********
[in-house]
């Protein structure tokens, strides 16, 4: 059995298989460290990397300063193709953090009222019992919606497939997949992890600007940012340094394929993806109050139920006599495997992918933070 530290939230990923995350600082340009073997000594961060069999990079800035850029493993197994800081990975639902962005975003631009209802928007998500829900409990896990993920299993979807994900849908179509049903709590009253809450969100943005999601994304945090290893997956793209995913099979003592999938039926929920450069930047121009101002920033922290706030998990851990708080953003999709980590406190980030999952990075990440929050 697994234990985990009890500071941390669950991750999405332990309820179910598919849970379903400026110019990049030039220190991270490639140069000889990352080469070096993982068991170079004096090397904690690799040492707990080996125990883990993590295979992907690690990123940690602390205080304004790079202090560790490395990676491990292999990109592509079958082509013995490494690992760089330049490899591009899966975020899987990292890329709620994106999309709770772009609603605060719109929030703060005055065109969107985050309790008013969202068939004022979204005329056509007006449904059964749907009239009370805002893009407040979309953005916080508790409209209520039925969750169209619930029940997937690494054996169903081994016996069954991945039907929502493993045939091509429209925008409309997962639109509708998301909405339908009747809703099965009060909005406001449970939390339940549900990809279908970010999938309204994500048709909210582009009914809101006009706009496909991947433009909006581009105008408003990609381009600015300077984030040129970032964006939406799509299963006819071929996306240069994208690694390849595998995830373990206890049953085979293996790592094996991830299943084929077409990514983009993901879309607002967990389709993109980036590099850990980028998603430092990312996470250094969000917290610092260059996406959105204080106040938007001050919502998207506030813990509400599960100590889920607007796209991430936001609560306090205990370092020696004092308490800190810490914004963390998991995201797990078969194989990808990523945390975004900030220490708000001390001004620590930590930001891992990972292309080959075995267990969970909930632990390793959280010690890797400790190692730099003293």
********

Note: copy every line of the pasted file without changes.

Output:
[in-house]
């Protein structure tokens, strides 16, 4: 059995298989460290990397300063193709953090009222019992919606497939997949992890600007940012340094394929993806109050139920006599495997992918933070 530290939230990923995350600082340009073997000594961060069999990079800035850029493993197994800081990975639902962005975003631009209802928007998500829900409990896990993920299993979807994900849908179509049903709590009253809450969100943005999601994304945090290893997956793209995913099979003592999938039926929920450069930047121009101002920033922290706030998990851990708080953003999709980590406190980030999952990075990440929050 697994234990985990009890500071941390669950991750999405332990309820179910598919849970379903400026110019990049030039220190991270490639140069000889990352080469070096993982068991170079004096090397904690690799040492707990080996125990883990993590295979992907690690990123940690602390205080304004790079202090560790490395990676491990292999990109592509079958082509013995490494690992760089330049490899591009899966975020899987990292890329709620994106999309709770772009609603605060719109929030703060005055065109969107985050309790008013969202068939004022979204005329056509007006449904059964749907009239009370805002893009407040979309953005916080508790409209209520039925969750169209619930029940997937690494054996169903081994016996069954991945039907929502493993045939091509429209925008409309997962639109509708998301909405339908009747809703099965009060909005406001449970939390339940549900990809279908970010999938309204994500048709909210582009009914809101006009706009496909991947433009909006581009105008408003990609381009600015300077984030040129970032964006939406799509299963006819071929996306240069994208690694390849595998995830373990206890049953085979293996790592094996991830299943084929077409990514983009993901879309607002967990389709993109980036590099850990980028998603430092990312996470250094969000917290610092260059996406959105204080106040938007001050919502998207506030813990509400599960100590889920607007796209991430936001609560306090205990370092020696004092308490800190810490914004963390998991995201797990078969194989990808990523945390975004900030220490708000001390001004620590930590930001891992990972292309080959075995267990969970909930632990390793959280010690890797400790190692730099003293």